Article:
(27) Stress – When the tiredness really gets to you, you may find stress seeping in. Take a deep breath, look into that little gummy face and carry on. And it’s okay to ask for help.

(28) Support – Your missus may well try to take on the world singlehandedly – remind her, repeatedly, that she isn’t alone and offer help.

(29) Rest – I’ve touched on the lack of sleep, but, as unpleasant as it can be, you’ll quickly find you adapt to leaving your eight hours behind – unless your baby sleeps through the night, in which case, please tell me how.

(30) Tricky – Just when you think you’ve got sleeping through the night sussed, you have not. Baby is playing mind games.

(31) Expense – In my opinion, nappies are not overly expensive. I heard about the supposedly outrageous costs, but a pack of 24 newborn nappies can be bought from Aldi or Lidl for little over a quid.

(32) Outdoors – There is a limit to the activities you can do with a newborn or indeed during pregnancy. When Jenna was pregnant, long walks became our thing, which is a routine we’ve carried on now Roma has arrived.

(33) Travel – Just because Roma won’t remember (or even open her eyes for) the trips we’ve been on, it’s a great chance for Jenna and I to make memories. Embrace the time together.

(34) Strangers – You’ll find yourself chatting to randoms on the street, answering the “how old?”, “what’s their name” and so on; enjoy it. People aren’t that bad after all.

(35) Patience – I’ll be honest and say younger me probably would have scowled had a shrieking baby been wailing in my ear. Pregnancy taught me to brace for it, and fatherhood has taught me to empathise.

(36) Limited patience – The tolerance I’ve just spoken of does not cross over to non-parents. If you’re dawdling for no good reason during rush hour on the train, expect me to fire a hefty sigh in your direction.

(37) Q&A – For every person that shows no interest in your offspring, two more who want details will replace them. Get those photos on your memory card ready for show and tell.

(38) Passion – My day job is to write, but sharing my experiences as a parent, connecting with likeminded people, has been a real breath of fresh air.

(39) Community – There’s an incredible community of parents out there on social media, most of which are only too happy to listen and share stories with each other.

(40) Hero – Pregnancy made me look at Jenna in a new light, as a precious gem that had to be protected at all costs. After giving birth, she’s even more of an inspirational treasure than before.

(41) Advice – Everyone will have advice for you – some good, some bad, and some unwelcome. It’s up to you what you choose to do with it.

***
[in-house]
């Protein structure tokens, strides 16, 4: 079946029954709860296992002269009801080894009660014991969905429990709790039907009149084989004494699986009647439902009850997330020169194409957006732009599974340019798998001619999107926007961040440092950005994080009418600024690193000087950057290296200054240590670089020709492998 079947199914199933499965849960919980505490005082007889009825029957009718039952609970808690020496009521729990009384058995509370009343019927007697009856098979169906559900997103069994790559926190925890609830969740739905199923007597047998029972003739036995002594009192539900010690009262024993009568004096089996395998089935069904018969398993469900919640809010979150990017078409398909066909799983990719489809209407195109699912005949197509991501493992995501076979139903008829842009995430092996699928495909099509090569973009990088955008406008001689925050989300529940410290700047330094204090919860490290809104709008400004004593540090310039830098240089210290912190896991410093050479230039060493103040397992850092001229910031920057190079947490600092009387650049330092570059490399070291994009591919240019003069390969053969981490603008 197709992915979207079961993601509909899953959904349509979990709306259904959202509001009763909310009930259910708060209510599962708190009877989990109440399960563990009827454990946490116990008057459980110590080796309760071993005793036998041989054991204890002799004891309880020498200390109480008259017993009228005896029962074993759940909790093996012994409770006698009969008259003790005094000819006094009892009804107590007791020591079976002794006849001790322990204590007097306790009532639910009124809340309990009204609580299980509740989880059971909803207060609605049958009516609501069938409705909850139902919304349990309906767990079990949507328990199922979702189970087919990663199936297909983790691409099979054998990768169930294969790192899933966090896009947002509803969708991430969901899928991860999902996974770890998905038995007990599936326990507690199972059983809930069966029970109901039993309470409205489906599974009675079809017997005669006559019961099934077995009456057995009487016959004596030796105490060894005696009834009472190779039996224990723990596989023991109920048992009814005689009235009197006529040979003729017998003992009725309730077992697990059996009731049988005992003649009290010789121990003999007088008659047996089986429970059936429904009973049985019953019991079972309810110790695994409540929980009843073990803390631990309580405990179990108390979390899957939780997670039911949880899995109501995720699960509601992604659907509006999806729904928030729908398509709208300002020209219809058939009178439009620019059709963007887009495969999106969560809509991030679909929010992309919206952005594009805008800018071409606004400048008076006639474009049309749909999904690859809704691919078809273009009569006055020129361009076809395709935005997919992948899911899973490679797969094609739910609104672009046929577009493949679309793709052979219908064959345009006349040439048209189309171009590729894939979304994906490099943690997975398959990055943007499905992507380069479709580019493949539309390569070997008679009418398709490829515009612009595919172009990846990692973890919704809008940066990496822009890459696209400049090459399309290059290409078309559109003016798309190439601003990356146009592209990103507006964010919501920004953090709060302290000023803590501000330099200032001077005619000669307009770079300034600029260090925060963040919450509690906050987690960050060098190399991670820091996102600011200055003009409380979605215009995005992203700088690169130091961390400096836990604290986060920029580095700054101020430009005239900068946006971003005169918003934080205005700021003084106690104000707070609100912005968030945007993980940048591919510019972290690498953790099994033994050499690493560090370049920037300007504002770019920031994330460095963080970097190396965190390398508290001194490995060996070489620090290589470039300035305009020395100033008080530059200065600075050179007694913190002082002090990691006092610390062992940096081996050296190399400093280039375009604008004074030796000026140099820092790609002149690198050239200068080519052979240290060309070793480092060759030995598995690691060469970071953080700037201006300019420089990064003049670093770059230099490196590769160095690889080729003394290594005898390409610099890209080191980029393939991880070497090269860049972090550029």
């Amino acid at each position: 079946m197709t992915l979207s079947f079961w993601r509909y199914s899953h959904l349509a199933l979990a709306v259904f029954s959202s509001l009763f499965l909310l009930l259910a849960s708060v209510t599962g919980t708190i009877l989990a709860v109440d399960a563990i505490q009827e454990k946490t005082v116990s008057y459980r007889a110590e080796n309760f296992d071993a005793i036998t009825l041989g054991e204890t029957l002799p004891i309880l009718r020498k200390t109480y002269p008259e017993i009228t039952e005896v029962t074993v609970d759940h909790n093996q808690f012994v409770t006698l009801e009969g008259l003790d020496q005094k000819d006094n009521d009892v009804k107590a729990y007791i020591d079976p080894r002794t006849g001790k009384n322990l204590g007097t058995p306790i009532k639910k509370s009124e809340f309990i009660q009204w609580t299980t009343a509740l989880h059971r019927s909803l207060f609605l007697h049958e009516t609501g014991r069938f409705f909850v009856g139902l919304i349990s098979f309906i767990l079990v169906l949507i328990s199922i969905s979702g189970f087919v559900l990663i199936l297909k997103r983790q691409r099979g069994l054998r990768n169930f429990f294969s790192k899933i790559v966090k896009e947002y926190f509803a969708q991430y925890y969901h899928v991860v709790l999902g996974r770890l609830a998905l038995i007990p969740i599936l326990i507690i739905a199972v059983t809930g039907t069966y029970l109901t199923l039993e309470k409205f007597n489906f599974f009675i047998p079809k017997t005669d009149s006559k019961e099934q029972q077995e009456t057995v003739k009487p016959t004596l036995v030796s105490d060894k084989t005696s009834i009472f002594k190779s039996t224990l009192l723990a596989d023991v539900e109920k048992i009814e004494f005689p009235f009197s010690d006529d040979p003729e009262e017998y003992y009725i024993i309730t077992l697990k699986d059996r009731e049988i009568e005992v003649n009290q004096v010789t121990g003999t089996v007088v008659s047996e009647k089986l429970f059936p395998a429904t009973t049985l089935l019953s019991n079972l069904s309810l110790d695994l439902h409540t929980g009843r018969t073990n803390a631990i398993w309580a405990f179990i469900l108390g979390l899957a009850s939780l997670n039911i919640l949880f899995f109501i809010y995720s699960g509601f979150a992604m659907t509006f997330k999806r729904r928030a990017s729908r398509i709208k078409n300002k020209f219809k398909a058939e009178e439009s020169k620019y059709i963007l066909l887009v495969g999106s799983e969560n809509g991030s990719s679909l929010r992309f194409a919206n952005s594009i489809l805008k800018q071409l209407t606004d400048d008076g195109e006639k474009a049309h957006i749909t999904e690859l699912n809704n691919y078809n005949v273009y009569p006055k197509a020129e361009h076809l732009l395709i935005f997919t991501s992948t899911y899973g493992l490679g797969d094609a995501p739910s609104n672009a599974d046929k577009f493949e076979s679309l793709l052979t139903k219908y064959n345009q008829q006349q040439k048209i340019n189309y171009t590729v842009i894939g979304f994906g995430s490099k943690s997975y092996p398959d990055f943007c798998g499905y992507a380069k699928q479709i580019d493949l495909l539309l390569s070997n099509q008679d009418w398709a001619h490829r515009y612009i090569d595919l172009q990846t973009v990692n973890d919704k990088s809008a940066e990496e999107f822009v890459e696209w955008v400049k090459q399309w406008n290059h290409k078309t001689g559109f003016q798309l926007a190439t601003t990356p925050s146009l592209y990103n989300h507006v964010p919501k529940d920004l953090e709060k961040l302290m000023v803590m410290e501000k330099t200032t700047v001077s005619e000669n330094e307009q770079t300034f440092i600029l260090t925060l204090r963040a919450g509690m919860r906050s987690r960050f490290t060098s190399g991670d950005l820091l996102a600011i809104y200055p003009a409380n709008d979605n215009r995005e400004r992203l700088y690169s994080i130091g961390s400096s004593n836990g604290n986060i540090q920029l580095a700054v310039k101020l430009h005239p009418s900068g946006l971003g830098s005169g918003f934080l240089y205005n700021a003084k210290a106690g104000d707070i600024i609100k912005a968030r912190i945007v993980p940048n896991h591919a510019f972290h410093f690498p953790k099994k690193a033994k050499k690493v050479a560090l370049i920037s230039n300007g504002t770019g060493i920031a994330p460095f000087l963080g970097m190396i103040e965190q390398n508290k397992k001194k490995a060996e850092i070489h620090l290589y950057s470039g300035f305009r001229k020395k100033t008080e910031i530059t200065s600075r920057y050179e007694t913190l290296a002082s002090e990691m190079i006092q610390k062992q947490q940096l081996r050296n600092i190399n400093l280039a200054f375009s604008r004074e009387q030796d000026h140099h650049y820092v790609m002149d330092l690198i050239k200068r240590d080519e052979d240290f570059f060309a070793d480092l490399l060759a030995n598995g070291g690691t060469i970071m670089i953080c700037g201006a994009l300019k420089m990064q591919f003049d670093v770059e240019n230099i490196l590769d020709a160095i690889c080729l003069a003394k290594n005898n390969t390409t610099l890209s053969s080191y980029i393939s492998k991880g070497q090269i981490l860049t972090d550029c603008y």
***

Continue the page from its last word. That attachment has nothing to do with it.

(42) Hospital food – Oh yeah, about the overnight ward. Dads don’t get beds, okay, but no food? Cool, I’ll just guzzle these salt and vinegar Pringles for dinner, breakfast and lunch.

(43) Fitness – My gym routine has well and truly fallen over since discovering about the pregnancy, let alone since Roma was born. BUT, I’ve discovered the joys of pram running – if the magnetic pull I mentioned (number 23) is too strong, take the little one out for a spin.

(44) Music – Roma seems to have a penchant for Will Smith beats – specifically, Summertime. I played it to her when she was a few days old, and rapping along to it usually calms her down.

(45) Skin-to-skin – The form of bonding is an incredible feeling; it’s not just mums that can do it, dads can too. Having done it the moment she was born, it takes me right back to that first hold.


(46) Big kid – You get a second chance at being a child. She’s already proven she loves dressing up as a superhero, so the minute she can support her own head, we’ll go fight some crime. Jenna will be thrilled.

(47) Selfless – Your needs get put on hold. Roma’s due date was 5th June and my 30th birthday was a couple of weeks after, but I didn’t really put any thought into what I’d do for it. Turns out Jenna, the conspirator, had been on a Secret Squirrel mission for months on end so I got not one, but two celebrations.

(48) Punctuality – Leaving the house on time with a baby? You may as well smash your watch collection now.

(49) Feels – Before Roma was born it felt like I was a child counting down to Christmas. Now imagine waking up to Christmas each day as a wide-eyed eight-year-old; that’s fatherhood for me.

(50) The road ahead – It takes a while for fatherhood to sink in. Even now, I often look at Roma and I’m amazed that she’s a living, breathing piece of me. And whether she’s farting, crying or smiling, I’m filled with pride that she’s mine and I’m hers.

Comments

  1. Shanade

    I’m not expecting nor am I a mum to a toddler however I did watch Jenna grow as we go to the same gym and seeing her Facebook posts feels like watching you both from the outside going on a journey. Your article is incredible, powerful and so beautiful. I had my girls in Africa and back then it was a woman’s role to see to the kids, it’s fantastic to see how times have changed and how this generation of dads has embraced this beautiful experience. Thank you for sharing your experience, no doubt you’ll savour every moment. You have. A gorgeous family.

    • Zen Terrelonge

      Thank you very much Shanade, really kind words! Wow, you’re right there, things have definitely changed. It really is incredible how parenthood differs so drastically over time, in different countries and even across households, but for me I always knew I’d want to take a hands-on role and be as involved as possible! Thanks for taking the time to read the piece and leave a comment, it’s really appreciated.